A recent court decision by the US Court of Appeals for the 11th Circuit found a shareholder and employee of a defunct company was liable for his share of the company’s tax debt problems. The case was particularly hard on the taxpayer since he was a victim of the majority shareholders’ fraud, but was still found to be responsible for repaying monies he had received.
The case involved Florida Engineered Construction Products Corporation (“FECP”). For years during the early and mid-2000s, FECP paid no federal income tax and its majority shareholders, Ralph Hughes and John Stanton, siphoned most of the cash out of the company. While investigating FECP, the IRS Commissioner began to pursue funds that he argued were fraudulently transferred to its shareholders. Among the funds sought by the Commissioner were certain payments to William Kardash, Sr., a shareholder and employee of the company who was not involved in the fraud by Hughes and Stanton.
The Commissioner argued that “Advance Transfers” in 2003 and 2004 and “Dividend Payments” in 2005, 2006, and 2007 were “fraudulent transfers under the Florida Uniform Fraudulent Transfer Act (“FUFTA”) because FECP did not receive any value from Kardash in exchange and FECP was insolvent or the transfers led to FECP’s insolvency.” Although the tax court agreed with Kardash that the Advance Transfers basically replaced FECP’s prior employee bonus program, it held that the Dividend Payments were not compensation and therefore constituted actual or constructive fraud.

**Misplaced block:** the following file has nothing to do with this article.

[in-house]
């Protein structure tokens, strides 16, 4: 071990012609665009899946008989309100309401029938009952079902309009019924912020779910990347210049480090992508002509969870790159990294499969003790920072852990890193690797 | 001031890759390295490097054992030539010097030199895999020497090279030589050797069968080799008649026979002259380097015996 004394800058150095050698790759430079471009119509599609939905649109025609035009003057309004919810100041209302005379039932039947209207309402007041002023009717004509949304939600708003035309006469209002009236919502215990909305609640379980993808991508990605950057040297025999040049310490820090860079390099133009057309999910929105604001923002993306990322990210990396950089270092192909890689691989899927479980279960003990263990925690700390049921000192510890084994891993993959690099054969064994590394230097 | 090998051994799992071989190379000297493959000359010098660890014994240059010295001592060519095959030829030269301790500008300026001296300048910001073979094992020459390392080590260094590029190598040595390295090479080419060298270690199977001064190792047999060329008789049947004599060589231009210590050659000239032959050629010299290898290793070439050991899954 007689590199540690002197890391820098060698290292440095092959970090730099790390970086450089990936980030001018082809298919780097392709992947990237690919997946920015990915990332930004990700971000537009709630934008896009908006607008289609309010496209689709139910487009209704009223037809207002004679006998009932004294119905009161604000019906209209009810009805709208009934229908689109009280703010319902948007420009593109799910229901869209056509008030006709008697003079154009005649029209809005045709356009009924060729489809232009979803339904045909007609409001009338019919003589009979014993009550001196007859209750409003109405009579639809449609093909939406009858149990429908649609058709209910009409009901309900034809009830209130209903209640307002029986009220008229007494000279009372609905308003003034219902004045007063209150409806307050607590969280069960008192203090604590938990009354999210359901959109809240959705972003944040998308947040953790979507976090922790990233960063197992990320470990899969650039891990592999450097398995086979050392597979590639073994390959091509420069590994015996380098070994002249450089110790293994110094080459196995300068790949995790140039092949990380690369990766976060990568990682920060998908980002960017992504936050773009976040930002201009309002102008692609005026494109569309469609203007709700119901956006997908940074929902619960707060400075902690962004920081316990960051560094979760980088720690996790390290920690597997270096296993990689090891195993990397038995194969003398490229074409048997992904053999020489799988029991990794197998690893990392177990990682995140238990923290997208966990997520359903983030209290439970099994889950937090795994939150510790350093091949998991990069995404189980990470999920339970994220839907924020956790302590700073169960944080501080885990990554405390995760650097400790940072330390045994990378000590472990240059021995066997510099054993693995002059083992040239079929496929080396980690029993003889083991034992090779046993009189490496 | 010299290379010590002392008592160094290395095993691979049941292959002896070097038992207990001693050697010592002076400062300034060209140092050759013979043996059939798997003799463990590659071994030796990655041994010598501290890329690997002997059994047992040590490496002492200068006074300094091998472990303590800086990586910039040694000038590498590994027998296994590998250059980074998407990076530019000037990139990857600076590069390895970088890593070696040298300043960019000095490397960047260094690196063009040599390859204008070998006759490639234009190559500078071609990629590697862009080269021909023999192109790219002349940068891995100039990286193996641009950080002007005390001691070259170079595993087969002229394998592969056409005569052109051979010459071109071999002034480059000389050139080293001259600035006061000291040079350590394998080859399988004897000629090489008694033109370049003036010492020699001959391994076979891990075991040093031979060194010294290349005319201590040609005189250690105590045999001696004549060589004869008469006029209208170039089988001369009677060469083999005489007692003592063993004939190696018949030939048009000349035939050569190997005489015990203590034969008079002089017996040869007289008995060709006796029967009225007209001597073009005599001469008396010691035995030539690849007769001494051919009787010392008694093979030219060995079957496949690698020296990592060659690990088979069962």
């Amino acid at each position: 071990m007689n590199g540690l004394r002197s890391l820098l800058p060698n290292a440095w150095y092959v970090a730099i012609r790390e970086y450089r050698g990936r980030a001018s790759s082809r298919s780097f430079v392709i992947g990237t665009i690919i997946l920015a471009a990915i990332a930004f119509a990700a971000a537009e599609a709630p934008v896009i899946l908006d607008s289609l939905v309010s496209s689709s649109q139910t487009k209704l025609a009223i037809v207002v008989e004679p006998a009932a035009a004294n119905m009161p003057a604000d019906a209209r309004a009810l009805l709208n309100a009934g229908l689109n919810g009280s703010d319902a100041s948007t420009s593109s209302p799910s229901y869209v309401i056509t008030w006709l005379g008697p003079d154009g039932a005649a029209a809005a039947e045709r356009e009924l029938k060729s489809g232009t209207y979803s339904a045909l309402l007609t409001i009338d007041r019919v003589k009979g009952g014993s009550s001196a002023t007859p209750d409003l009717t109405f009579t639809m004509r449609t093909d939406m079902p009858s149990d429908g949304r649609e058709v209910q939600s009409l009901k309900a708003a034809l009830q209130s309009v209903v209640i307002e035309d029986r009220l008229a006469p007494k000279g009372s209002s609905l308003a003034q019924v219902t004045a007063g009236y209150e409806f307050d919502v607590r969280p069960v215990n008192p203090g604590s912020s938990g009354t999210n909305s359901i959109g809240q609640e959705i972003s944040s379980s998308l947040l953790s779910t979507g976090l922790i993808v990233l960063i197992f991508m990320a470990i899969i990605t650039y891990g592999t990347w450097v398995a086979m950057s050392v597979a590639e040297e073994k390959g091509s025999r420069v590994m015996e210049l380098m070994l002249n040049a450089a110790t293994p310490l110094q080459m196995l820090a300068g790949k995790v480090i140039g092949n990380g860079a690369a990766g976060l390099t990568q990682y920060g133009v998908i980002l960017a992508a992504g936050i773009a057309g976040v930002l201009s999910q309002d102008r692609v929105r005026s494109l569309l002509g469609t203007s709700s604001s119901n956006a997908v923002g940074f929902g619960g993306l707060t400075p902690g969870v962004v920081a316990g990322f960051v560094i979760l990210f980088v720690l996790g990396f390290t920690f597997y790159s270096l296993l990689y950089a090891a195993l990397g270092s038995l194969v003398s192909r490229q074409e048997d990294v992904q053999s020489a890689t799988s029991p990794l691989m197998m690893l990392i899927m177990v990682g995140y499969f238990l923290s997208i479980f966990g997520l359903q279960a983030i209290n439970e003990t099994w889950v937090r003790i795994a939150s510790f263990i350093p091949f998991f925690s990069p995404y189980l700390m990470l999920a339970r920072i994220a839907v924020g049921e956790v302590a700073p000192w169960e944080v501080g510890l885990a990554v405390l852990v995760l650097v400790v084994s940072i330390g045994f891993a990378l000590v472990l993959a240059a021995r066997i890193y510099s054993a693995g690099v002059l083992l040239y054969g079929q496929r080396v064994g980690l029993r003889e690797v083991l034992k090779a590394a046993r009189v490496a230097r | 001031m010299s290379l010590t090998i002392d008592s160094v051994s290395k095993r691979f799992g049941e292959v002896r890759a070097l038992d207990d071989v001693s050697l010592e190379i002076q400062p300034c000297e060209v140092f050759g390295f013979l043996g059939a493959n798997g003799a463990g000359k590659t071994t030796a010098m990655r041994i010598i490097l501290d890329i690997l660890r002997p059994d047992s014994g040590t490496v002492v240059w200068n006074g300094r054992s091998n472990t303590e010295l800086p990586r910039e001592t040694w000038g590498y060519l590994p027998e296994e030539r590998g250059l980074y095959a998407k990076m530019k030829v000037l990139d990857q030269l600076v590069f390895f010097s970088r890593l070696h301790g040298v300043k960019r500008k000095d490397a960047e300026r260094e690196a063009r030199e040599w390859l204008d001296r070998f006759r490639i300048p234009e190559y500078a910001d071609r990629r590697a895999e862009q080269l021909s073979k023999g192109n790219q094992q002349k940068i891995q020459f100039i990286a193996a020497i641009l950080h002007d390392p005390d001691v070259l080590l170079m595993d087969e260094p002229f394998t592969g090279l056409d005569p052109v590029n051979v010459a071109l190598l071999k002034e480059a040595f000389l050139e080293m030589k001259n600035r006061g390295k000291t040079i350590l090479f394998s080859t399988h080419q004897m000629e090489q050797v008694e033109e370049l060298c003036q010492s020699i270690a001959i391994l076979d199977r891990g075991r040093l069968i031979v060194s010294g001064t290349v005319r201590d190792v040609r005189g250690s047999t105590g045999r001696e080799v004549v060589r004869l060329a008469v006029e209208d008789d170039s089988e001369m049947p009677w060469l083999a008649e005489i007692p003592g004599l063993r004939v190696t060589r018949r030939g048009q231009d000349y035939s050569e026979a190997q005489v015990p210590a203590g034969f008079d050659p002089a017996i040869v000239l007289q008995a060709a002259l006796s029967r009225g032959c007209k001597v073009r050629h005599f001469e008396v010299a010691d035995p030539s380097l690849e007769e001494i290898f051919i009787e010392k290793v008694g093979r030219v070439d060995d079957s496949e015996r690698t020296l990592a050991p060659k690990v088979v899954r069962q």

The 11th Circuit Court agreed with the Tax Court finding that although Kardash was a victim of fraud by Hughes and Stanton, the Dividend Payments he received belonged to the IRS, and he was required to pay them back under Florida law. In addition, the Commissioner was not required to exhaust remedies against FECP before going after Kardash as a transferee of FECP’s funds.
It’s clear from this case that the IRS has many tools to collect taxes owed. People facing tax debt problems with the IRS should speak with a qualified attorney as soon as possible about their options.